Current macroeconomic environment can be defined by four triggers
Tue, Aug 27, 2013
Source : Jeni Shukla, Citrus Interactive

Suyash Choudhary is the Head of Fixed Income at IDFC Asset Management. Previously he was Head of Fund Management, Fixed Income at HSBC Asset Management (India) Pvt Ltd wherein he was responsible for investments of all fixed income funds. In his previous assignment at Standard Chartered Asset Management Co. Pvt. Ltd. he was designated as fund manager before which he started his career at Deutsche Bank in Mumbai. He has done BA (Hons) Economics from Delhi University and PGDM from IIM Calcutta.

Long term debt fund managed by Suyash such as IDFC G Sec-Invest, IDFC Dynamic Bond Fund and IDFC SSIF -Invest have a consistent track record and have been the among the best performing at a time when debt markets have been volatile. We get his views on some of the important aspects of fund management, his view on interest rates and the RBI policy.

Why have RBI’s measures not managed to control the volatility in Rupee?

It’s a host of factors: one, the sentiment with respect to Emerging Markets has taken a new let down over the last few days. The Dollar has risen again against Asian currencies. There have been bond sell-offs in various markets across Asia. We have participated in that. Two, the market was expecting capital garnering measures announced by the Finance Minister to be more robust. Although he has committed himself to keep the Current Account Deficit at USD 70 billion which in itself is commendable, it is a medium term objective. The market was specifically looking for credible moves to ensure near-term Dollar supply. Third, there were some possible misinterpretations with regard to the last set of RBI measures on capping the corporate and resident capital outflows. The misinterpretation was that we are heading towards capital controls, which was clarified later by policymakers. However, the overall feeling that lingers is that cohesiveness is lacking in policy. The two things that the market would have looked for is send a large structural signal say by hiking diesel prices by a substantial amount and follow it up by a significant move to bring in capital. This could be done by NRI bonds, for instance.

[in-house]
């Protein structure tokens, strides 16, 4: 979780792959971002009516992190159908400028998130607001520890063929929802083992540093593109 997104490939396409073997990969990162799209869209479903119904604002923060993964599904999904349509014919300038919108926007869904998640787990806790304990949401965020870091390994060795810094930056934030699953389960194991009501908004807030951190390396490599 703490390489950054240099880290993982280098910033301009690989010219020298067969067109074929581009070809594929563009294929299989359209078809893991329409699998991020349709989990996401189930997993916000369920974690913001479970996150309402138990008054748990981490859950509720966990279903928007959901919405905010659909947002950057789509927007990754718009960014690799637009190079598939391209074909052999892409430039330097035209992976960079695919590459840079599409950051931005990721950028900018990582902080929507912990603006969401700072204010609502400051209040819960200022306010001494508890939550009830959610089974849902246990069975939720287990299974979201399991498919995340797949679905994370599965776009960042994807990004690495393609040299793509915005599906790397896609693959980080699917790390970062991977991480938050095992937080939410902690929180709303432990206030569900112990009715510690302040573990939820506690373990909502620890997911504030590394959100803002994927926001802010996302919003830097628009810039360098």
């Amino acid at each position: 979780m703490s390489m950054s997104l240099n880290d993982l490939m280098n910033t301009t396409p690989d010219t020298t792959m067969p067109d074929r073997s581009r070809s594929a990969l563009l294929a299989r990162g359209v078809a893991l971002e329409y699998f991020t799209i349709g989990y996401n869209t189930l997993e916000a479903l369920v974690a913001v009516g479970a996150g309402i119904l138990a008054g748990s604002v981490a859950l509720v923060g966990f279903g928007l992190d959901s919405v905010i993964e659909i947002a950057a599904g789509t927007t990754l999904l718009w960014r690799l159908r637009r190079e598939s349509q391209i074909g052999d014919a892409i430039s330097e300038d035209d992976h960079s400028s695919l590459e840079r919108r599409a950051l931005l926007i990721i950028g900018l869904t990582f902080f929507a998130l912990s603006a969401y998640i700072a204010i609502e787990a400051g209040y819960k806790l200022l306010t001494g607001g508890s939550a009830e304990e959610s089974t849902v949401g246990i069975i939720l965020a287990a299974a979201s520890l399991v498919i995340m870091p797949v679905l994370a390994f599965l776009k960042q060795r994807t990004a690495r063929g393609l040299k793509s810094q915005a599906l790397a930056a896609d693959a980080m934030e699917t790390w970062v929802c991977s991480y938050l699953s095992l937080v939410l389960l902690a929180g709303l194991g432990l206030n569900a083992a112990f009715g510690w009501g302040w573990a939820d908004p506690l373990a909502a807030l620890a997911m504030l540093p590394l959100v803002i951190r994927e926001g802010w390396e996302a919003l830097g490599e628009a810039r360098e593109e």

The long duration debt funds from IDFC have clearly outperformed their peers even in this volatile market. Is it because of you getting your calls right as a fund manager or the process?